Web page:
Bloodred Beauty: A Meditation on Mel Gibson's Midlife Allure

Article excerpt

He walks in blood, like women do.

When I lost my mother, I discovered Mel

Gender and nurture. These are the crisscrossing avenues I travel as I mediate on Mel.

He and Mel Gibson are not the same. Gibson is a real person whose work in film, primarily as an action hero, has made him one of the most famous men in the world. Mel is an intimate and epic individual, a fetish and fixation that serve mechanisms of displacement, projection, and transference. These beauties and functions do not differ from those of other movie stars, except that Mel has provided me with a psychic, emotional, and intellectual sustenance that no other fantasy figure derived from popular culture figure has.

Braveheart (1995) is Gibson's tour de force. He won an Academy Award for directing the film, which also took the Award for Best Picture, and he stars as Scotland's medieval patriot leader, William Wallace, Braveheart himself. I watched Braveheart for the first time in May 2000, a couple of months after Mom's death. Dad had died eight months earlier. As the art historian Griselda Pollock writes, "The subject is always massively unknown to itself," and little did I know that, in my bereft state, I needed both to love a hero and to be one.' I viewed almost all of Gibson's more than thirty films over the summer of 2000. Braveheart and Payback (1999) are my favorites. Not only are they aesthetically compelling-Gibson's other films are not-but because they are midlife projects and I myself am in midlife, they allow me an acutely satisfying identification with Mel. Gibson made Payback when he was forty-two; before I learned that he was thirty-eight when he acted in Braveheart, I thought he was in his midforties, if not close to fifty in the film itself.' Gibson and I look more or less the same age, even though, as I write, I am just about fifty-three.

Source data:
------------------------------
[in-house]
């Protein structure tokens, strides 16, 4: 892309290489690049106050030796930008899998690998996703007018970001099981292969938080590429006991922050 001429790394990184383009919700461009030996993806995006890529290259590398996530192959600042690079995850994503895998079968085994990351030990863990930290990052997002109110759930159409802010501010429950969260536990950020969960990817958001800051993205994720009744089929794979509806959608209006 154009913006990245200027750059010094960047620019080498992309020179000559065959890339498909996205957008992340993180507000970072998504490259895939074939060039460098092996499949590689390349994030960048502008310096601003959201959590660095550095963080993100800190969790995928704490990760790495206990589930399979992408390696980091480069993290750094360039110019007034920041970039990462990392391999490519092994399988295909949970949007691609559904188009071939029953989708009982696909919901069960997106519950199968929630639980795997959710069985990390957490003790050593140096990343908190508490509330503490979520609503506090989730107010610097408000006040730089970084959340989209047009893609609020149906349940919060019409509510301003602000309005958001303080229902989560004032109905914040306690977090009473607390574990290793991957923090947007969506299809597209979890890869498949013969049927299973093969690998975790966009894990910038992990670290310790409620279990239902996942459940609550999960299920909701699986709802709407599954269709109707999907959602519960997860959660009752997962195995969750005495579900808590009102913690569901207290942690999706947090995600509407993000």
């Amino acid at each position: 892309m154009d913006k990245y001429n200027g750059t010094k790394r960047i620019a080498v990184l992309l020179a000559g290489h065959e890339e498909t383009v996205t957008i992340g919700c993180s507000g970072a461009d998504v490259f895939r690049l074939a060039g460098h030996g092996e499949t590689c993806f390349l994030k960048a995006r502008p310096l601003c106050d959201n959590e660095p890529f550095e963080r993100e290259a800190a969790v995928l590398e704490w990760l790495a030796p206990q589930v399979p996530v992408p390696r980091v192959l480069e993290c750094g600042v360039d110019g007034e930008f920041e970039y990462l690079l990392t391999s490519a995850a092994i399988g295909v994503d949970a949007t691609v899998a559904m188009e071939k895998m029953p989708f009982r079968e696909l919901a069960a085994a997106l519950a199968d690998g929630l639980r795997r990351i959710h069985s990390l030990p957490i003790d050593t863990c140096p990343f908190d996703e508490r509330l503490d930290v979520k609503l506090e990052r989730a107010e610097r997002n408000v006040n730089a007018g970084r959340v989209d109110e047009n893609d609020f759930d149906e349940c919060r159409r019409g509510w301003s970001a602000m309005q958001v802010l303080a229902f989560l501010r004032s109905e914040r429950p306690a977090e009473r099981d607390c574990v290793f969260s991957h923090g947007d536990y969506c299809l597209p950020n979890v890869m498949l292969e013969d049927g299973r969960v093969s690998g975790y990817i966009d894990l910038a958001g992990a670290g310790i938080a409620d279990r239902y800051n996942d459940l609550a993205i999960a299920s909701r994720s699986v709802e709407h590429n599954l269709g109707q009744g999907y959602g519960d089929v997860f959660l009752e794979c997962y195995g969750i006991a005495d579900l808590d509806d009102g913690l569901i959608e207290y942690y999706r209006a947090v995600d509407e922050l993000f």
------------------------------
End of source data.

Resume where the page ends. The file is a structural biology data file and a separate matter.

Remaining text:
Aspects of Gibson's personal, midlife allure contribute to Mel's: the strong, round muscles of his built body, which resemble mine, and the wide face, dark, silvering hair, and intense, inviting eyes-features that we share. Mel lushly inhabits his body, and Mel and I inhabit one another. An unparadoxical weight and lightness-dense muscle, ease of movement--characterize Mel's rich corporeality, which I call in-the-bodyness. Despite its inelegance, that phrase describes a grace of soul-and-mind-inseparable-from-body, and it recruits me into Mel's charisma, which I come to realize is my own. The word recruit is derived from the French recrute, new growth, and the Latin re-, meaning again + crescere, to grow, increase. In the acts of enjoying and thinking about Mel, the charisma that withered after my parents' deaths grows again; he stirs my blood, my heart increases, he nurtures a new life.

Years ago I believed that, as Tina Turner sings in the Mad Max Beyond Thunderdome (1985) soundtrack, "We don't need another hero."3 Beyond Thunderdome is the last of the Mad Max trilogy, which brought Gibson, who played Max each time, international stardom. Art cowboys, corporate adventurers, antic avant-gardists and politicians, and scholarly, bureaucratic, and playboy patriarchs upon patriarchs bored and repulsed me. But Mel, in his bloodred beauty, both humanizes and womanizes the hero, so that, at the age of fifty-two, with his help, I could understand that the hero is, and has always been, me.

Hero derives from the Avestan haraiti, (he) protects. Certainly, Gibson's heroes throughout his career protect an ultimate manliness glamorized in Western civilization's gender designs. Consequently, Wallace and Porter, the professional robber protagonist in Payback, could have been in danger of the emotional and aesthetic deficiency that signals kitsch; they could have dazzled me simply, with a beauty that is mere manly charm.4 Mel is penis/phallus extraordinaire. When coffee-shop counter girl (Marisa Tomei) asks Nick Marshall (Gibson) in What Women Want (2000) if he's ordering a Tall or a Grande, Mel responds, "Grande. …